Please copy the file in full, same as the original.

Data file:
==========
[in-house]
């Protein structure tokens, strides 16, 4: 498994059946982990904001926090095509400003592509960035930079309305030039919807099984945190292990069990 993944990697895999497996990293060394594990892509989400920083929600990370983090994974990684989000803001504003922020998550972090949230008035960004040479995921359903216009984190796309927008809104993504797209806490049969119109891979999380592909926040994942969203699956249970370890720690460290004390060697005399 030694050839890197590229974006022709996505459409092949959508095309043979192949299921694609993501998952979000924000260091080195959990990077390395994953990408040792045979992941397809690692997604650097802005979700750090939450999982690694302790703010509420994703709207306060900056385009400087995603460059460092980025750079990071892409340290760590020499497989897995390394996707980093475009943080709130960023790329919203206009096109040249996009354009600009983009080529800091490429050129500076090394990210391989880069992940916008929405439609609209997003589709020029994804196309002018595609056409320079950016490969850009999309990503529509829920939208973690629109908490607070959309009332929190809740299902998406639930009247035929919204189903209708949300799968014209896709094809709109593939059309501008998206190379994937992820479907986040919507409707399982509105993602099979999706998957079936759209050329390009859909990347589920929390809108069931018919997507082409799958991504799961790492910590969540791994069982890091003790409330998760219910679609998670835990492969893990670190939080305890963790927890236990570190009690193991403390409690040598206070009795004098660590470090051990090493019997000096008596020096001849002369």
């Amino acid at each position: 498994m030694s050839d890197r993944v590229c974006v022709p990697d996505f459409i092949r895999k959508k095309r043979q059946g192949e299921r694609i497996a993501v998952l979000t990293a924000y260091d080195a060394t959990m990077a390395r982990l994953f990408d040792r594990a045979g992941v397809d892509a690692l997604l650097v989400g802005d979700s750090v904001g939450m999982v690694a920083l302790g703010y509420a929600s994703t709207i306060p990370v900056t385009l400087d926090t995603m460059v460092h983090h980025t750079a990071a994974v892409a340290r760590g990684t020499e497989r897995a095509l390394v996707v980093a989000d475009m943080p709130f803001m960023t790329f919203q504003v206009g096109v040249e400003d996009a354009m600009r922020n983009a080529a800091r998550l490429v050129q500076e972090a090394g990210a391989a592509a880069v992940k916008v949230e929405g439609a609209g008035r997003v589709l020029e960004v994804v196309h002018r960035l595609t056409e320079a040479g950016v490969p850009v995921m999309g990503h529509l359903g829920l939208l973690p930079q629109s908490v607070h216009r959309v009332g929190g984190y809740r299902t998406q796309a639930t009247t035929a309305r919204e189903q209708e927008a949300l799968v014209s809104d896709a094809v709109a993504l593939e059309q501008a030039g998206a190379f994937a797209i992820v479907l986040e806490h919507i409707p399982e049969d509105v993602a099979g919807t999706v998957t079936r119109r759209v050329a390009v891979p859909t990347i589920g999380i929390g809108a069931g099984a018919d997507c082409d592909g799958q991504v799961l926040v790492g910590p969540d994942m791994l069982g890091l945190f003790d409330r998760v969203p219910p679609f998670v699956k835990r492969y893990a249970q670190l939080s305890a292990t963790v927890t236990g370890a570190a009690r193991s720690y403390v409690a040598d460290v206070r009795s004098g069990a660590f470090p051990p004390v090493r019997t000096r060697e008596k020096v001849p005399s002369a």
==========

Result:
[in-house]
């Protein structure tokens, strides 16, 4: 498994059946982990904001926090095509400003592509960035930079309305030039919807099984945190292990069990 993944990697895999497996990293060394594990892509989400920083929600990370983090994974990684989000803001504003922020998550972090949230008035960004040479995921359903216009984190796309927008809104993504797209806490049969119109891979999380592909926040994942969203699956249970370890720690460290004390060697005399 030694050839890197590229974006022709996505459409092949959508095309043979192949299921694609993501998952979000924000260091080195959990990077390395994953990408040792045979992941397809690692997604650097802005979700750090939450999982690694302790703010509420994703709207306060900056385009400087995603460059460092980025750079990071892409340290760590020499497989897995390394996707980093475009943080709130960023790329919203206009096109040249996009354009600009983009080529800091490429050129500076090394990210391989880069992940916008929405439609609209997003589709020029994804196309002018595609056409320079950016490969850009999309990503529509829920939208973690629109908490607070959309009332929190809740299902998406639930009247035929919204189903209708949300799968014209896709094809709109593939059309501008998206190379994937992820479907986040919507409707399982509105993602099979999706998957079936759209050329390009859909990347589920929390809108069931018919997507082409799958991504799961790492910590969540791994069982890091003790409330998760219910679609998670835990492969893990670190939080305890963790927890236990570190009690193991403390409690040598206070009795004098660590470090051990090493019997000096008596020096001849002369």
């Amino acid at each position: 498994m030694s050839d890197r993944v590229c974006v022709p990697d996505f459409i092949r895999k959508k095309r043979q059946g192949e299921r694609i497996a993501v998952l979000t990293a924000y260091d080195a060394t959990m990077a390395r982990l994953f990408d040792r594990a045979g992941v397809d892509a690692l997604l650097v989400g802005d979700s750090v904001g939450m999982v690694a920083l302790g703010y509420a929600s994703t709207i306060p990370v900056t385009l400087d926090t995603m460059v460092h983090h980025t750079a990071a994974v892409a340290r760590g990684t020499e497989r897995a095509l390394v996707v980093a989000d475009m943080p709130f803001m960023t790329f919203q504003v206009g096109v040249e400003d996009a354009m600009r922020n983009a080529a800091r998550l490429v050129q500076e972090a090394g990210a391989a592509a880069v992940k916008v949230e929405g439609a609209g008035r997003v589709l020029e960004v994804v196309h002018r960035l595609t056409e320079a040479g950016v490969p850009v995921m999309g990503h529509l359903g829920l939208l973690p930079q629109s908490v607070h216009r959309v009332g929190g984190y809740r299902t998406q796309a639930t009247t035929a309305r919204e189903q209708e927008a949300l799968v014209s809104d896709a094809v709109a993504l593939e059309q501008a030039g998206a190379f994937a797209i992820v479907l986040e806490h919507i409707p399982e049969d509105v993602a099979g919807t999706v998957t079936r119109r759209v050329a390009v891979p859909t990347i589920g999380i929390g809108a069931g099984a018919d997507c082409d592909g799958q991504v799961l926040v790492g910590p969540d994942m791994l069982g890091l945190f003790d409330r998760v969203p219910p679609f998670v699956k835990r492969y893990a249970q670190l939080s305890a292990t963790v927890t236990g370890a570190a009690r193991s720690y403390v409690a040598d460290v206070r009795s004098g069990a660590f470090p051990p004390v090493r019997t000096r060697e008596k020096v001849p005399s002369a």